6. Environmental journalists should foster equity in gaining access to environmental information and should help journalists in developing nations gain access to the same information. Electronic retrieval of data via the Internet is a particularly useful and egalitarian tool.

7. Journalists should respect the right to privacy of individuals who have been affected by environmental catastrophes and natural disasters.

8. Environmental journalists should correct information that later proves to be incorrect or biased.

During the five-day conference, the journalists discussed ecotourism, biodiversity, climate change, water issues, urban environmental problems in megacities, environmental journalism education, broadcast journalism and investigative reporting in newspapers. The journalists also discussed problems faced by environmental journalists worldwide, including censorship, intimidation and imprisonment.

There are a great many environmental journalists around the globe who continually face a struggle to fairly report on issues that should be disseminated to a wider audience.

In Vladivostock, Russia, a journalist named Captain Grigory Pasko is on trial for treason as a result of articles he wrote about the Russian Navy’s dumping of nuclear wastes into the Pacific Ocean. The Russian government does not dispute that the dumping of radioactive military wastes has occurred. Pasko’s articles for Boyevaya Vakhta, the newspaper of Russia’s Pacific Fleet, are well-documented. But government officials say his reporting disclosed sensitive military secrets. Since his arrest in November 1997, he has spent 15 months in a tuberculosis-infested prison. He is now being kept in solitary confinement. If convicted, he could stay in jail for another 20 years.

The Russian government’s strategy in dealing with Pasko, a career Naval officer, is Machiavellian. It decided to prosecute him as an officer who disclosed military secrets rather than as a journalist uncovering an environmental scandal.

The specific charges in the ten-point indictment are classified. His trial is closed to the media. His guilt or innocence will be decided by a panel of judges in a military court. Amnesty International, the Human Rights Watch, PEN, and other international groups have come to Pasko’s aid. Amnesty International argues that he is a “prisoner of conscience,” not a traitor.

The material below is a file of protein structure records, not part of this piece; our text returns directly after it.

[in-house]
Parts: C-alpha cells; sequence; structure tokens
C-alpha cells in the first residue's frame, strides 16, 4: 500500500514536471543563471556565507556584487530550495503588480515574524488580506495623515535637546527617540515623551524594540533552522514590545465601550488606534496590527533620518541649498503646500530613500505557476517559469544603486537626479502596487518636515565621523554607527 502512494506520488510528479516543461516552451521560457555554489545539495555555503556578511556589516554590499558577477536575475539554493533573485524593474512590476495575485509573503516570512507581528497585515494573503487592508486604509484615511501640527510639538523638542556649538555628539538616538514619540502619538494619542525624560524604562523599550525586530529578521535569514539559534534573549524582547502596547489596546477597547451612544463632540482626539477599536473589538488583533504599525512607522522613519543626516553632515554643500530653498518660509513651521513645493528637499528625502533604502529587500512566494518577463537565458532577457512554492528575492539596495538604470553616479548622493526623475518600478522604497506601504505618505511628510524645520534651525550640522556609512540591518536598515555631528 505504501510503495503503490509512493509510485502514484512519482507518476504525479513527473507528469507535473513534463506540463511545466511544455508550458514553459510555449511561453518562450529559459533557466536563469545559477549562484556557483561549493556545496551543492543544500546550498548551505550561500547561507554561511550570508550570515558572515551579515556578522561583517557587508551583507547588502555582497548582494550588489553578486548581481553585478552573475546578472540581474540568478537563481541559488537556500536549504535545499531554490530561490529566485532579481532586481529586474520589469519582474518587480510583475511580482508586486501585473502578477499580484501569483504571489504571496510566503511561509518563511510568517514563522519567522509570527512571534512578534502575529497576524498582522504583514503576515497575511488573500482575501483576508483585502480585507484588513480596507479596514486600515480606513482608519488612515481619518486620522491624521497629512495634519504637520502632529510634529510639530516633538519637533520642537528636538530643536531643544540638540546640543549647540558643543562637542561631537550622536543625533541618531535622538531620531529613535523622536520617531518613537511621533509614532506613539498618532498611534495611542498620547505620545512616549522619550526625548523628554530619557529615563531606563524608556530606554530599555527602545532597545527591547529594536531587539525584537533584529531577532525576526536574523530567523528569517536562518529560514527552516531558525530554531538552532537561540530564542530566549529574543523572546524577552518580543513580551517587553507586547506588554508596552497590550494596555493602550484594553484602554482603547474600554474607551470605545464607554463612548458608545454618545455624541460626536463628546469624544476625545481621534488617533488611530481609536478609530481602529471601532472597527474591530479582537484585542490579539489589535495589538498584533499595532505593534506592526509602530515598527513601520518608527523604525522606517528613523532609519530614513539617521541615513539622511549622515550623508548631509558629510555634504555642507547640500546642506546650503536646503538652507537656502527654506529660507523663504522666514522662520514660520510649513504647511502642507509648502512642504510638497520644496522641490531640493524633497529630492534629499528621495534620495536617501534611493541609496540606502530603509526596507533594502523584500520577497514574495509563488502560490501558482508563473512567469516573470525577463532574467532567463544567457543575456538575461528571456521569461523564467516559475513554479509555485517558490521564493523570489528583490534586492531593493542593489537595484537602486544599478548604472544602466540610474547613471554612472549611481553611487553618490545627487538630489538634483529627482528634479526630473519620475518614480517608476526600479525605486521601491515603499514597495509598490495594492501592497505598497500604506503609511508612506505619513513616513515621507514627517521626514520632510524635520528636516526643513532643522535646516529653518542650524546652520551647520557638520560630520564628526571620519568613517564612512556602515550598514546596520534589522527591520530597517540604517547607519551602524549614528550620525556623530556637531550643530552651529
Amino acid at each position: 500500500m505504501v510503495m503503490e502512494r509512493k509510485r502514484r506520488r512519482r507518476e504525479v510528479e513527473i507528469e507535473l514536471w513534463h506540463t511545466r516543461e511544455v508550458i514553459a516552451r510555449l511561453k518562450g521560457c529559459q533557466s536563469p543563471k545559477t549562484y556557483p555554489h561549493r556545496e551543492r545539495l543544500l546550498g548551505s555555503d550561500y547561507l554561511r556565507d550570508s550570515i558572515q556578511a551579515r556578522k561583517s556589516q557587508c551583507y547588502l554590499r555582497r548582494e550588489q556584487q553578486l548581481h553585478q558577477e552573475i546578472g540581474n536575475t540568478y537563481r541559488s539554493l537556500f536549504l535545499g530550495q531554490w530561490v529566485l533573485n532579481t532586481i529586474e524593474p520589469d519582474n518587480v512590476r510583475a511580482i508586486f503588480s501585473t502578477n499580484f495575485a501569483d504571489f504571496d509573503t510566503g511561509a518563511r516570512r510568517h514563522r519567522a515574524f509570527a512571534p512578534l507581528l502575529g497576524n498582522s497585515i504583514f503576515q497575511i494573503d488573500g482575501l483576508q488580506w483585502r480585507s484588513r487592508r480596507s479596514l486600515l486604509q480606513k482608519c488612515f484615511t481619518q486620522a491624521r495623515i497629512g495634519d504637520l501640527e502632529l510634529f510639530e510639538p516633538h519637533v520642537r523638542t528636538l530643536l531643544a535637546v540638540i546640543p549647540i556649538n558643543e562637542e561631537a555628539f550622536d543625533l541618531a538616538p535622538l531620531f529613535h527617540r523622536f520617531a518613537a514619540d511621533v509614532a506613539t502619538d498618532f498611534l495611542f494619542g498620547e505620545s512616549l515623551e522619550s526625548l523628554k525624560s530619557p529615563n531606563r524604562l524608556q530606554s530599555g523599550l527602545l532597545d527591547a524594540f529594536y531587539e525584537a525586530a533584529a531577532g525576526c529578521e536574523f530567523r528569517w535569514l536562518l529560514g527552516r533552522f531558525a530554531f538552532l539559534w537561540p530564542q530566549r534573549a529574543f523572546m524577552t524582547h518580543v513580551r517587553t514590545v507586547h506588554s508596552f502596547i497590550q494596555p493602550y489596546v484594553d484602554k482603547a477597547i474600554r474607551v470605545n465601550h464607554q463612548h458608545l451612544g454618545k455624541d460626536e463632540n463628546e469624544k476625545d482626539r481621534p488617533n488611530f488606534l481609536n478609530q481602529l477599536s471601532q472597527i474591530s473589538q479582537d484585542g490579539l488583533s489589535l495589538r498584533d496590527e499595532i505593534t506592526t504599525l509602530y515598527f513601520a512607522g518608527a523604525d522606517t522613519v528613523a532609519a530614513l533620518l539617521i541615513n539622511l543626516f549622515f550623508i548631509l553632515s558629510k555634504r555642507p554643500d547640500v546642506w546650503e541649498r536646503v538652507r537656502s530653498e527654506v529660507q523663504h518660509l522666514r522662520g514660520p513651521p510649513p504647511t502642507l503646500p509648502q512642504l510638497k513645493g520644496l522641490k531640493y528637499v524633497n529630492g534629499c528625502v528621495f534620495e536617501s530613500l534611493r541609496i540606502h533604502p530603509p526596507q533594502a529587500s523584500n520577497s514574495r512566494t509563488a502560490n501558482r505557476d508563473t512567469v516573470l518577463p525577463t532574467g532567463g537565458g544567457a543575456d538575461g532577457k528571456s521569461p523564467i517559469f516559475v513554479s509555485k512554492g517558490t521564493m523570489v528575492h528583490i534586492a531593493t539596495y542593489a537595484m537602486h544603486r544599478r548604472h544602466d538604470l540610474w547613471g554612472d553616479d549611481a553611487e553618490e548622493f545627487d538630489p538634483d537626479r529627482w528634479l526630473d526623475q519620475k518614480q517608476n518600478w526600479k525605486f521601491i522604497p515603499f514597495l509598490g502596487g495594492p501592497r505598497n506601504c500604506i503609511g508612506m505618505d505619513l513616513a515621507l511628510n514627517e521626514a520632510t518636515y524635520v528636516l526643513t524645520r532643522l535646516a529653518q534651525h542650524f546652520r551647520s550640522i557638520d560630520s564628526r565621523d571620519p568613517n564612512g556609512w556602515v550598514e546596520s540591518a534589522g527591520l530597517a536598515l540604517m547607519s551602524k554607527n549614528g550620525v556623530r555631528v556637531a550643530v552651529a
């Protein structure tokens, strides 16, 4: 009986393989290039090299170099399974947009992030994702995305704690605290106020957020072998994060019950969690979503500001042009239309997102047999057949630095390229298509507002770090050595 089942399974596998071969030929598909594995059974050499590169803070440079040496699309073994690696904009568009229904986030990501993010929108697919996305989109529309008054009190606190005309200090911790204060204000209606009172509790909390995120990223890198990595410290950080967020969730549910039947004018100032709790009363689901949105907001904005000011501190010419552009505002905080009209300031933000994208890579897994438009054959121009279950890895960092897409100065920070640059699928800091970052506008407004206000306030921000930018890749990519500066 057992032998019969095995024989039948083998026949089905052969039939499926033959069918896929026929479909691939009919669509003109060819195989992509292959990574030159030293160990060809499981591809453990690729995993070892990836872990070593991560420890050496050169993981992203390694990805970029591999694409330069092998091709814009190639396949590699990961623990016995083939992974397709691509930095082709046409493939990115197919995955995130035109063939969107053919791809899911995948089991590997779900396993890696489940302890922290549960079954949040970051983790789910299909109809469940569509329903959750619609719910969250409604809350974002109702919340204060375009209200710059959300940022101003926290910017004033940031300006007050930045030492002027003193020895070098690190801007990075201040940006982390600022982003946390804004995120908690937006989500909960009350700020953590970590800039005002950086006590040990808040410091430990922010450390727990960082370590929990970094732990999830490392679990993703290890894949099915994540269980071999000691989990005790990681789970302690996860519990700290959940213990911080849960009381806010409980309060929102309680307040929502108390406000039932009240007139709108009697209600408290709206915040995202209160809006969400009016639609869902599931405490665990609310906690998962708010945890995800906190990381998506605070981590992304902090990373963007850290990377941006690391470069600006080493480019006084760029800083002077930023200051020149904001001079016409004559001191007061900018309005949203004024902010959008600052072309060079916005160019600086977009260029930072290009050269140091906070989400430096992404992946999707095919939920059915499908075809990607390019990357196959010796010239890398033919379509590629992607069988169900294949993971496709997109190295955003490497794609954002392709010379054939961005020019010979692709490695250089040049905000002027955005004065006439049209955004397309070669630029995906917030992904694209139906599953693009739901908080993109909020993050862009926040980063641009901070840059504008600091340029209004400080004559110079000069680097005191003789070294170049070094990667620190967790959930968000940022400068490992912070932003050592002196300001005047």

The trial of Captain Pasko illustrates the difficulty that journalists in Russia and in many other nations face when they report about the environmental abuses of their governments and powerful special interests.

In Ghana, Ben Ephson, an environmental reporter for Business in Ghana magazine, was imprisoned for six months as a result of stories he wrote.

In Albania, television correspondent Xhemal Mato was threatened by gangsters with arson and kidnapping as a result of stories he wrote about the destruction of endangered plants in national parks. Even though industrial thugs promised to burn down his house if he continued his reporting, Mato was not deterred. Ultimately, the destruction of the parks was halted.

In Algeria, M’hamed Rebah has documented environmental problems in a nation where scores of journalists have been murdered for reporting facts that Islamic fundamentalists do not want known. Despite the dangers. M’hamed continues because he says it is the duty of journalists “to tell the truth.”

In the Philippines, investigative reporter Marites Vitug was sued for criminal libel as a result of stories she wrote about illegal logging. If she is convicted, she may go to prison. Nonetheless, she is luckier than some of her fellow journalists. After several wrote about the deforestation problems, they simply disappeared and were never heard from again.